Local reviews (Sweet Spirit, Tameca Jones, Heartless Bastards) and a brief tribute to One-2-One Bar

Eric Tessmer ETvert

(Photo by Nicole Berlin Photography)


Last spring, when it became clear that COVID was going to grab the throat of some number of Austin music venues and force their heads into a filled bathtub … Christ, maybe I’ve overdosed on “Forensic Files” in quarantine. Anyway, after the disease took hold and the bar body count started, I knew I wasn’t going to write an obituary for all those fallen spaces.

Who even knew how many there’d be, of course. And how many venues could I pay tribute without recycling the same flavors of show memories, and the same discouraged, nostalgic, “aww, I remember when” tone? It would get old in a hurry. That’s why, up to now, I’ve only paid tribute here to Shady Grove.

Time to write a second tribute to a COVID-victimized venue, and it was one I didn’t expect to be making: One-2-One Bar, which won’t reopen under current ownership and is being sold. (I suppose that doesn’t necessarily mean it’s gone for good, but let’s sadly presume it dead.)

I didn’t expect to be writing a eulogy to One-2-One for two reasons. For one thing, you just never know who’s going to be forced to close and who isn’t. I have no access to anybody’s balance sheets and less than zero business guesstimation tools to speculate on which bars are absorbing this brutal year better than others. The second reason I didn’t expect One-2-One to be my next venue eulogy: Despite living roughly five minutes away, I simply didn’t go that much.

But the few memories I will take away — one in particular — make it worthy. Cutting to the chase: Last December, I saw my wife perform there. I can say that about no other venue, unless you count when Ron Gallo handed her his unplugged guitar during his off-the-rails finale at Barracuda during SXSW 2018 (RIP as well, Barracuda).

Nicole has played guitar off and on for a long time. At the cajoling of a guitar-playing and songwriting friend who’s a veteran of Mandy Rowden’s popular and well-regarded Girl Guitar program, Nicole signed up with our friend for a six-week class with Mandy — and Girl Guitar’s usual concluding showcase at One-2-One.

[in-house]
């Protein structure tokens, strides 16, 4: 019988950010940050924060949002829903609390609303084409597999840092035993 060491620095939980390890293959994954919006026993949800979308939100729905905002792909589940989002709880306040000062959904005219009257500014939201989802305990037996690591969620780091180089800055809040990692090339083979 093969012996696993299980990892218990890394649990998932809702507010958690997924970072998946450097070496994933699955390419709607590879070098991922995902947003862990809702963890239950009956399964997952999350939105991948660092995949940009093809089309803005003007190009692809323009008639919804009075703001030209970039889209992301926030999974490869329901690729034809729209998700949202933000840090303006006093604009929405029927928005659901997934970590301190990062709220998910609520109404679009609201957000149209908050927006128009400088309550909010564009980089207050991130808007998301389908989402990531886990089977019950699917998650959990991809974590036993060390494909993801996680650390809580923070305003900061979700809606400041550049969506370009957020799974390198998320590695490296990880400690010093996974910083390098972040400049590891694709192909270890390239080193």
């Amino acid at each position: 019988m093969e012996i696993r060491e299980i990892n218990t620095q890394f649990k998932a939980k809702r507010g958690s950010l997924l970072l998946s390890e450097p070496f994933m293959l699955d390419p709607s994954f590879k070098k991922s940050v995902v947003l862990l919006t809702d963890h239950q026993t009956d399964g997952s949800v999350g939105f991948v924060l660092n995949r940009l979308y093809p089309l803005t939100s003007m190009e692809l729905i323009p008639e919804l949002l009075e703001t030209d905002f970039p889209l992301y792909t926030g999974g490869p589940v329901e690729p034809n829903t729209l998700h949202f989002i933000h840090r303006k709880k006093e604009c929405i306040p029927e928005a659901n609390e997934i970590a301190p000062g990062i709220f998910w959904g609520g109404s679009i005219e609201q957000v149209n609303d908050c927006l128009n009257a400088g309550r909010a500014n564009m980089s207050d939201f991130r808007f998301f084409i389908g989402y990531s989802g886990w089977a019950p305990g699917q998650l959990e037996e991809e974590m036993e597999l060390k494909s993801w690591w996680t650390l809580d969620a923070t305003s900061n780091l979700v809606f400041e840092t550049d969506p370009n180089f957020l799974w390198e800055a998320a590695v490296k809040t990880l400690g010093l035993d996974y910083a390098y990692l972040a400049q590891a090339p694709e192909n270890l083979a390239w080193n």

Here, I’ll stop to note what I believe One-2-One truly represents when it comes to Austin music: Even the bars located in strip malls can be genuinely credible music venues. Where I originally come from, bars in strip malls and shopping centers are generally dives, and nothing more — not “classy dives,” “dive-plus,” “dive with a difference,” or any number of other terms I’m concocting just now. Those places may not necessarily be dirty, but they don’t feel clean. The lighting offstage is meager, and onstage it’s just functional. The acoustics are also functional at best. You wouldn’t expect to see a well-produced livestream take place at any of them, like Xumo TV did last November at One-2-One for Eric Tessmer (top photo) and Torino Black.

No, One-2-One was a South Lamar strip-mall wonder, a dive on the classy end of the spectrum with good acoustics, good stage lighting and the charm of the best small venues. Yet, once you walked in for the first time, after seeing a storefront that suggests a narrow, rectangular space, you wondered how it possibly turned out to be that “big.”

Nicole and our friend’s Girl Guitar duo got a two-song set, and they each picked a song for which they would sing lead. Nicole picked Jewel’s “You Were Meant For Me.” Her partner picked a then-newcomer hit in Maroon 5’s “Memories.” For weeks, incessant listens from practice sessions meant they were the only songs I had in my head. When showcase day arrived last December, they did their thing. In front of probably a couple hundred people, my wife conquered a mountain she was truly nervous about scaling. I was proud as hell, and while the crowd of Girl Guitar students, friends, and family was predictably supportive, I have to think the intimacy of One-2-One itself plays a role in helping nervous, novice performers succeed.